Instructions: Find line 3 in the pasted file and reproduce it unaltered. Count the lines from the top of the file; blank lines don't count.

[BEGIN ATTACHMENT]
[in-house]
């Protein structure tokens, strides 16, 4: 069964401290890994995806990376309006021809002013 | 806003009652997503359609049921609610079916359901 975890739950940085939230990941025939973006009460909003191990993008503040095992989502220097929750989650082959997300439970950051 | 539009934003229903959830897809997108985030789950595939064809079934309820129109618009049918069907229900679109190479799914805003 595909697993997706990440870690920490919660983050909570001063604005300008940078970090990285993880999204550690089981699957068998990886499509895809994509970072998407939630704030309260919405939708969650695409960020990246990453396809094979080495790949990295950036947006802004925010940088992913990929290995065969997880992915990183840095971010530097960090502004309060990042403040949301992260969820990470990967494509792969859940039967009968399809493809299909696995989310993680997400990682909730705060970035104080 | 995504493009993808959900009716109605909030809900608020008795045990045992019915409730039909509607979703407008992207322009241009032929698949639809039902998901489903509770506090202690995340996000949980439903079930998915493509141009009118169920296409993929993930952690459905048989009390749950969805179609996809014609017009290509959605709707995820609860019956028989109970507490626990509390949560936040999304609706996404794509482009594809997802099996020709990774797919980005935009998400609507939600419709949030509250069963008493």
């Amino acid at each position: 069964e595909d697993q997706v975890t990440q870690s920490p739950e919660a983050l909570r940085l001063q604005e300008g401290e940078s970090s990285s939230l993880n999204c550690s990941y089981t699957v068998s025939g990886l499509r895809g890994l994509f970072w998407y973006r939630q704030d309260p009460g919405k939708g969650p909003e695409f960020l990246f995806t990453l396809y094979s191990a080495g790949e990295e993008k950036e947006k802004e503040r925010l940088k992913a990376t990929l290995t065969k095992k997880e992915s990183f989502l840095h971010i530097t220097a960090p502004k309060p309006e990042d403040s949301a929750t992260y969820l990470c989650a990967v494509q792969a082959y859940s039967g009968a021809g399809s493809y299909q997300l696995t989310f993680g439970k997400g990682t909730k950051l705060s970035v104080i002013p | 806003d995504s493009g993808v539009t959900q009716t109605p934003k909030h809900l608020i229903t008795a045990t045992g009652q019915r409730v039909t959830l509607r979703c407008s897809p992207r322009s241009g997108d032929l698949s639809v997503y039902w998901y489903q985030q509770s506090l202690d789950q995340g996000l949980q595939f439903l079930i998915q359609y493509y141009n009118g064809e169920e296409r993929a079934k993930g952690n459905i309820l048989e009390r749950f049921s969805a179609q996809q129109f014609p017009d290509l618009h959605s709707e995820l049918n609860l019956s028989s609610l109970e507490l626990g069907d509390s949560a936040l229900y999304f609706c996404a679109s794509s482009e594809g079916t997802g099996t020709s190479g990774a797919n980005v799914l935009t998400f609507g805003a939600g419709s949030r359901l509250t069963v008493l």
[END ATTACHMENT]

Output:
């Amino acid at each position: 069964e595909d697993q997706v975890t990440q870690s920490p739950e919660a983050l909570r940085l001063q604005e300008g401290e940078s970090s990285s939230l993880n999204c550690s990941y089981t699957v068998s025939g990886l499509r895809g890994l994509f970072w998407y973006r939630q704030d309260p009460g919405k939708g969650p909003e695409f960020l990246f995806t990453l396809y094979s191990a080495g790949e990295e993008k950036e947006k802004e503040r925010l940088k992913a990376t990929l290995t065969k095992k997880e992915s990183f989502l840095h971010i530097t220097a960090p502004k309060p309006e990042d403040s949301a929750t992260y969820l990470c989650a990967v494509q792969a082959y859940s039967g009968a021809g399809s493809y299909q997300l696995t989310f993680g439970k997400g990682t909730k950051l705060s970035v104080i002013p | 806003d995504s493009g993808v539009t959900q009716t109605p934003k909030h809900l608020i229903t008795a045990t045992g009652q019915r409730v039909t959830l509607r979703c407008s897809p992207r322009s241009g997108d032929l698949s639809v997503y039902w998901y489903q985030q509770s506090l202690d789950q995340g996000l949980q595939f439903l079930i998915q359609y493509y141009n009118g064809e169920e296409r993929a079934k993930g952690n459905i309820l048989e009390r749950f049921s969805a179609q996809q129109f014609p017009d290509l618009h959605s709707e995820l049918n609860l019956s028989s609610l109970e507490l626990g069907d509390s949560a936040l229900y999304f609706c996404a679109s794509s482009e594809g079916t997802g099996t020709s190479g990774a797919n980005v799914l935009t998400f609507g805003a939600g419709s949030r359901l509250t069963v008493l």